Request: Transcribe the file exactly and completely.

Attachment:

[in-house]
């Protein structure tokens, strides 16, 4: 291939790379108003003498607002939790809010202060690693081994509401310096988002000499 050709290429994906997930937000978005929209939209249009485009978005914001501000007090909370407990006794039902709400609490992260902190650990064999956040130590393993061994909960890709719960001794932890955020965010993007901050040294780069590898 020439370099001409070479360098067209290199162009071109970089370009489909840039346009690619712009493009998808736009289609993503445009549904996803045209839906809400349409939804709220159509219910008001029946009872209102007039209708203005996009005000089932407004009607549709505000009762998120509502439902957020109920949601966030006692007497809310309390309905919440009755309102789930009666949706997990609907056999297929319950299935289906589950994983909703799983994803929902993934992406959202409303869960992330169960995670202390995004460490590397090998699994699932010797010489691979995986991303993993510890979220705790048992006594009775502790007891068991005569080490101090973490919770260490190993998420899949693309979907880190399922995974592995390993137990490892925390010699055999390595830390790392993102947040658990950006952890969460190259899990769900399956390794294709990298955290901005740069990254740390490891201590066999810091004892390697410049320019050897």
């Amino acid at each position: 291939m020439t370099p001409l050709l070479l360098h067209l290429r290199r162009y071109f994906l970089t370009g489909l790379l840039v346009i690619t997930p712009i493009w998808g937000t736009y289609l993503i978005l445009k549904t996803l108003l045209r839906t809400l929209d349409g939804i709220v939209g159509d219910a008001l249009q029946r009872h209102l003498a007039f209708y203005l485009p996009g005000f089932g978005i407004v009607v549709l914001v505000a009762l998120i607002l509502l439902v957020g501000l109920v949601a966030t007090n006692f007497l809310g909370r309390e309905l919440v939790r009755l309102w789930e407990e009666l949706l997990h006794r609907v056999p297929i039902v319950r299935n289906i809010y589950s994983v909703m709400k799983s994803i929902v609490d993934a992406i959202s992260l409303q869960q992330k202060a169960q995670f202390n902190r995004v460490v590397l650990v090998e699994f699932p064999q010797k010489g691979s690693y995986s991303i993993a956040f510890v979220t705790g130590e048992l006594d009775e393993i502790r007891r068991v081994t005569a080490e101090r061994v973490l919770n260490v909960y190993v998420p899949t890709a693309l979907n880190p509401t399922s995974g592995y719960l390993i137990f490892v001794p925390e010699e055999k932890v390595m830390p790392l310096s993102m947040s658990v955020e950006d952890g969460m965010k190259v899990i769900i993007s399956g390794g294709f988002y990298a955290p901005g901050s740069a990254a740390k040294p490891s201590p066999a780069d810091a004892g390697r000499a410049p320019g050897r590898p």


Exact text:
[in-house]
């Protein structure tokens, strides 16, 4: 291939790379108003003498607002939790809010202060690693081994509401310096988002000499 050709290429994906997930937000978005929209939209249009485009978005914001501000007090909370407990006794039902709400609490992260902190650990064999956040130590393993061994909960890709719960001794932890955020965010993007901050040294780069590898 020439370099001409070479360098067209290199162009071109970089370009489909840039346009690619712009493009998808736009289609993503445009549904996803045209839906809400349409939804709220159509219910008001029946009872209102007039209708203005996009005000089932407004009607549709505000009762998120509502439902957020109920949601966030006692007497809310309390309905919440009755309102789930009666949706997990609907056999297929319950299935289906589950994983909703799983994803929902993934992406959202409303869960992330169960995670202390995004460490590397090998699994699932010797010489691979995986991303993993510890979220705790048992006594009775502790007891068991005569080490101090973490919770260490190993998420899949693309979907880190399922995974592995390993137990490892925390010699055999390595830390790392993102947040658990950006952890969460190259899990769900399956390794294709990298955290901005740069990254740390490891201590066999810091004892390697410049320019050897």
């Amino acid at each position: 291939m020439t370099p001409l050709l070479l360098h067209l290429r290199r162009y071109f994906l970089t370009g489909l790379l840039v346009i690619t997930p712009i493009w998808g937000t736009y289609l993503i978005l445009k549904t996803l108003l045209r839906t809400l929209d349409g939804i709220v939209g159509d219910a008001l249009q029946r009872h209102l003498a007039f209708y203005l485009p996009g005000f089932g978005i407004v009607v549709l914001v505000a009762l998120i607002l509502l439902v957020g501000l109920v949601a966030t007090n006692f007497l809310g909370r309390e309905l919440v939790r009755l309102w789930e407990e009666l949706l997990h006794r609907v056999p297929i039902v319950r299935n289906i809010y589950s994983v909703m709400k799983s994803i929902v609490d993934a992406i959202s992260l409303q869960q992330k202060a169960q995670f202390n902190r995004v460490v590397l650990v090998e699994f699932p064999q010797k010489g691979s690693y995986s991303i993993a956040f510890v979220t705790g130590e048992l006594d009775e393993i502790r007891r068991v081994t005569a080490e101090r061994v973490l919770n260490v909960y190993v998420p899949t890709a693309l979907n880190p509401t399922s995974g592995y719960l390993i137990f490892v001794p925390e010699e055999k932890v390595m830390p790392l310096s993102m947040s658990v955020e950006d952890g969460m965010k190259v899990i769900i993007s399956g390794g294709f988002y990298a955290p901005g901050s740069a990254a740390k040294p490891s201590p066999a780069d810091a004892g390697r000499a410049p320019g050897r590898p």